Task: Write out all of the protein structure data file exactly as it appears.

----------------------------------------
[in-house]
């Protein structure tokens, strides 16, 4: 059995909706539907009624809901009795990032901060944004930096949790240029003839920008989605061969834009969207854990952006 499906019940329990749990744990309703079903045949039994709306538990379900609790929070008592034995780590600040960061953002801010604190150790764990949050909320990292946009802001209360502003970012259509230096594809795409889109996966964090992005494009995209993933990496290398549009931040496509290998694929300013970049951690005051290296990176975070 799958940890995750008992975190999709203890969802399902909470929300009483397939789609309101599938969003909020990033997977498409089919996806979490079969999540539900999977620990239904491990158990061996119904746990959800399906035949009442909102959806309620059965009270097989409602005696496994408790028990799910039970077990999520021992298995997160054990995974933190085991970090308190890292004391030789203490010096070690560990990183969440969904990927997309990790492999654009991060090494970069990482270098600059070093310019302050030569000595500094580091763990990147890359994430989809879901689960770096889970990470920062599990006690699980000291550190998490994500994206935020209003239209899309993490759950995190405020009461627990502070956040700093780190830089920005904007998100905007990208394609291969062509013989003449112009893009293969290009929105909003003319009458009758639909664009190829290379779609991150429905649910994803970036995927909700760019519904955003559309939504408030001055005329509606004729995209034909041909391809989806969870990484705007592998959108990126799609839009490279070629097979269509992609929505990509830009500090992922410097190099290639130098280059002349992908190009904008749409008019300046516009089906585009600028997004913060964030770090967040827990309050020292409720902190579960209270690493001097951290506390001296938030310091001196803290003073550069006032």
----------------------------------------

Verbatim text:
[in-house]
């Protein structure tokens, strides 16, 4: 059995909706539907009624809901009795990032901060944004930096949790240029003839920008989605061969834009969207854990952006 499906019940329990749990744990309703079903045949039994709306538990379900609790929070008592034995780590600040960061953002801010604190150790764990949050909320990292946009802001209360502003970012259509230096594809795409889109996966964090992005494009995209993933990496290398549009931040496509290998694929300013970049951690005051290296990176975070 799958940890995750008992975190999709203890969802399902909470929300009483397939789609309101599938969003909020990033997977498409089919996806979490079969999540539900999977620990239904491990158990061996119904746990959800399906035949009442909102959806309620059965009270097989409602005696496994408790028990799910039970077990999520021992298995997160054990995974933190085991970090308190890292004391030789203490010096070690560990990183969440969904990927997309990790492999654009991060090494970069990482270098600059070093310019302050030569000595500094580091763990990147890359994430989809879901689960770096889970990470920062599990006690699980000291550190998490994500994206935020209003239209899309993490759950995190405020009461627990502070956040700093780190830089920005904007998100905007990208394609291969062509013989003449112009893009293969290009929105909003003319009458009758639909664009190829290379779609991150429905649910994803970036995927909700760019519904955003559309939504408030001055005329509606004729995209034909041909391809989806969870990484705007592998959108990126799609839009490279070629097979269509992609929505990509830009500090992922410097190099290639130098280059002349992908190009904008749409008019300046516009089906585009600028997004913060964030770090967040827990309050020292409720902190579960209270690493001097951290506390001296938030310091001196803290003073550069006032």